Beamish - The Living Museum of the North

Beamish - The Living Museum of the North

The award winning Beamish is a world famous open air museum, telling the story of life in north east England during the 1820s, the 1900s and the 1940s.

Where is it...

In the Vale of Durham, just to the north of Durham city Beamish is only 4 miles off the A1M.

What to see...

Experience a real sense of your past at Beamish, and discover what life was like in North East England in the 1820s,1910s and 1940s. Beamish is a living, working museum, set in 300 acres of beautiful Durham countryside. Costumed folk bring to life the Town, Pit Village, Home Farm and Pockerley Old Hall.

How to get there...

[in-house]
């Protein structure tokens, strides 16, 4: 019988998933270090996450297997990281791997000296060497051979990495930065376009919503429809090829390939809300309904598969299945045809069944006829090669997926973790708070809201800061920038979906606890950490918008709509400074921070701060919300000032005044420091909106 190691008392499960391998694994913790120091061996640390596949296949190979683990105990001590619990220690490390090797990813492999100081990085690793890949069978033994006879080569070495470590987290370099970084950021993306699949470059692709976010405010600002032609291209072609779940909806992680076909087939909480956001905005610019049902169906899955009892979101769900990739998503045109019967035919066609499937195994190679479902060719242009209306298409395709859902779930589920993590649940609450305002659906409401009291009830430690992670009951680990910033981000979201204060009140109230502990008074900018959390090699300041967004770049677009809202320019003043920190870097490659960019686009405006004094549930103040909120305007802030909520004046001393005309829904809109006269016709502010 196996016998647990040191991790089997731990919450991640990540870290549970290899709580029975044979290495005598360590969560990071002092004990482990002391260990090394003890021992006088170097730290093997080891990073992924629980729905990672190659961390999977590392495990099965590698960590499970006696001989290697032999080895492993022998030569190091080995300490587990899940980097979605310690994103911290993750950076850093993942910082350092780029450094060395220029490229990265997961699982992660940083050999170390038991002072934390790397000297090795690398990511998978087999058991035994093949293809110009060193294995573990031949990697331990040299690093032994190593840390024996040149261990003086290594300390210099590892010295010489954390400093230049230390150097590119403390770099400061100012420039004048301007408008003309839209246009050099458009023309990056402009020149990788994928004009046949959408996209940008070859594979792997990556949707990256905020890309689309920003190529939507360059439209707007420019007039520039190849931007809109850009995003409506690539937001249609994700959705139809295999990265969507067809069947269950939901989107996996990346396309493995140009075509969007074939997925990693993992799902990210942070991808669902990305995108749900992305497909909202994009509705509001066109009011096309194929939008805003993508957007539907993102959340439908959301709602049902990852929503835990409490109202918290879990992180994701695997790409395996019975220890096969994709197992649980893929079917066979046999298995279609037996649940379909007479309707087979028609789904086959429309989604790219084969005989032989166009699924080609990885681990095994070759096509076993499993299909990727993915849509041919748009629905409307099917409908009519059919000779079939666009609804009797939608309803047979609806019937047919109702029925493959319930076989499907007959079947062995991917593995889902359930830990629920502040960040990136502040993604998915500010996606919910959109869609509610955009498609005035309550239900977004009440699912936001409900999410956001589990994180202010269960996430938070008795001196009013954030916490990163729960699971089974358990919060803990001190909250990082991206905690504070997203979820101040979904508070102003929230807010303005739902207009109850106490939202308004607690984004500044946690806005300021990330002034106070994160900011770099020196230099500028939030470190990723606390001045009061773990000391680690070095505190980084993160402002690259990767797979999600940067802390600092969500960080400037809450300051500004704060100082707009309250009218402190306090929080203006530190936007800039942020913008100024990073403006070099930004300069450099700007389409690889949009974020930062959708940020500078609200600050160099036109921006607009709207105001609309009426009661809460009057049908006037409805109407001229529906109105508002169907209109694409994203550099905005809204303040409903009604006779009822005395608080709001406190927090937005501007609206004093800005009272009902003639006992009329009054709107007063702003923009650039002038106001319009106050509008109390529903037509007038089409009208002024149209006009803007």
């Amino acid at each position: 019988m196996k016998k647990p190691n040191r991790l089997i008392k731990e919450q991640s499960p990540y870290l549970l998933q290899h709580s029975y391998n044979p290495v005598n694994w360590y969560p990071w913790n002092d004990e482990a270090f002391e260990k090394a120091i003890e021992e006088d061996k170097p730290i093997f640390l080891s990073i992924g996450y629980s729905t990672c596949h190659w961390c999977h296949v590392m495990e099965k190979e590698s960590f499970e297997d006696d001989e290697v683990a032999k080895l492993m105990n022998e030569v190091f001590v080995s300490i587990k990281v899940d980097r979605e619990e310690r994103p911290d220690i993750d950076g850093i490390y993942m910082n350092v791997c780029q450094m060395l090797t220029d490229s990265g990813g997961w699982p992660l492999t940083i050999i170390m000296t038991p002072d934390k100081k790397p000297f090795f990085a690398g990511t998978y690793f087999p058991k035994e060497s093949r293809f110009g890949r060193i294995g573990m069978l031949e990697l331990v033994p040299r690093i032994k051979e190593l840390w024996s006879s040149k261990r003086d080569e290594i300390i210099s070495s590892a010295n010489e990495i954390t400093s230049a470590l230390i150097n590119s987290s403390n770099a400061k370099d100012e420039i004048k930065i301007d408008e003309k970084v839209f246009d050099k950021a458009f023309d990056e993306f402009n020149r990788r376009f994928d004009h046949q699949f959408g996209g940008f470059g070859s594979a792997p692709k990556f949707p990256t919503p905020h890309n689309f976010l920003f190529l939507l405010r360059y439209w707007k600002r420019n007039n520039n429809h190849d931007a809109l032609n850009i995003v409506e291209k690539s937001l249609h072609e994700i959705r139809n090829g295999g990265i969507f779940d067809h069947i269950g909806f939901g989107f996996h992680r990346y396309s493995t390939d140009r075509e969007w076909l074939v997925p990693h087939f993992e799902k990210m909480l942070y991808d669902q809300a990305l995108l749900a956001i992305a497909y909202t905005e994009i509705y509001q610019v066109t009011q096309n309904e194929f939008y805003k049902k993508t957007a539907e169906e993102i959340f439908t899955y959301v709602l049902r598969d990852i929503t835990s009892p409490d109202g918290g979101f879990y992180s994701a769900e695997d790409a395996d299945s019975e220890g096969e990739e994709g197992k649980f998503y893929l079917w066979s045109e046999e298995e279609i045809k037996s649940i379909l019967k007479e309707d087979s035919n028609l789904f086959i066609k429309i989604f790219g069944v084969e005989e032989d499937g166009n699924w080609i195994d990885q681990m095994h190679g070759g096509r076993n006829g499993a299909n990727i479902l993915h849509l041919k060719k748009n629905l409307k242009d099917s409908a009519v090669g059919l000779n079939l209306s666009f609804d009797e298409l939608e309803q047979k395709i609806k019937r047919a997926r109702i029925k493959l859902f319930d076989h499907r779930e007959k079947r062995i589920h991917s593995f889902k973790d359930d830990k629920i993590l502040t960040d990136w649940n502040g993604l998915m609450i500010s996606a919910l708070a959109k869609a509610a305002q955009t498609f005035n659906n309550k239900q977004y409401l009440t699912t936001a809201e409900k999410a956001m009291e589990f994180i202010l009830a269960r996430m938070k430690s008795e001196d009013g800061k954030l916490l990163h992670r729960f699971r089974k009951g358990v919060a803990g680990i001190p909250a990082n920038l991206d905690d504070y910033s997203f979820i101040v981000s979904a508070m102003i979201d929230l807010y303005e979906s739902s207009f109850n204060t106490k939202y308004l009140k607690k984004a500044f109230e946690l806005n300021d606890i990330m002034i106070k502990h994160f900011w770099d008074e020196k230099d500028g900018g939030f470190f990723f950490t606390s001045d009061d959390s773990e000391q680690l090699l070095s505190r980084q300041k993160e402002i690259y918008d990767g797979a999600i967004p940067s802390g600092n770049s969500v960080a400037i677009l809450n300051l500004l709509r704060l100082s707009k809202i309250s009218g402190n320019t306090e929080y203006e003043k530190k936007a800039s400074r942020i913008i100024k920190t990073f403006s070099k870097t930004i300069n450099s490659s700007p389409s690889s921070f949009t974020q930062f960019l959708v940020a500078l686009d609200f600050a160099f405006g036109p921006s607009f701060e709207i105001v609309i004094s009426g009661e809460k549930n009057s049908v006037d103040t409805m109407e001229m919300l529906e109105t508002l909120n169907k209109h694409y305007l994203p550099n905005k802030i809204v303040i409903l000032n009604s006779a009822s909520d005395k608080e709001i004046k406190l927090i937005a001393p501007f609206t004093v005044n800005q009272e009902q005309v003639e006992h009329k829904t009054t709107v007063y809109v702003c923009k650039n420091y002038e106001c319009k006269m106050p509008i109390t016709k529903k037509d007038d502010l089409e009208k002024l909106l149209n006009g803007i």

From the North and South – Follow the A1M to Junction 63 (Chester-le-Street exit), then the A693 towards Stanley for 4 miles, following the signs. There is also free coach parking on hardstanding

When to visit...

Open daily, 10am to 5pm

Suggested length of visit...

Minimum 2 hours in Winter and 4 hours in Summer

 

 

Don’t miss...

Brand new exhibits in The Town, a chemist shop and photography studio, now open.

JR & D Edis Photographer’s and W Smith Chemist are the newest additions are in The Town and are an exciting opportunity for Beamish to demonstrate a typical early 1900s chemist business and photography studio.  The unusual corner building which houses the businesses is based on a listed property on Elvet Bridge in Durham City.

Complete with magnesium flash, side-lit studio window and props, the new photography studio is set to open with a bang.  Visitors can experience a trip to the photographer’s in the 1900s and have their photograph taken in period costume. W Smith Chemist demonstrates a typical Edwardian chemist business, with dispensary and aerated water sections.



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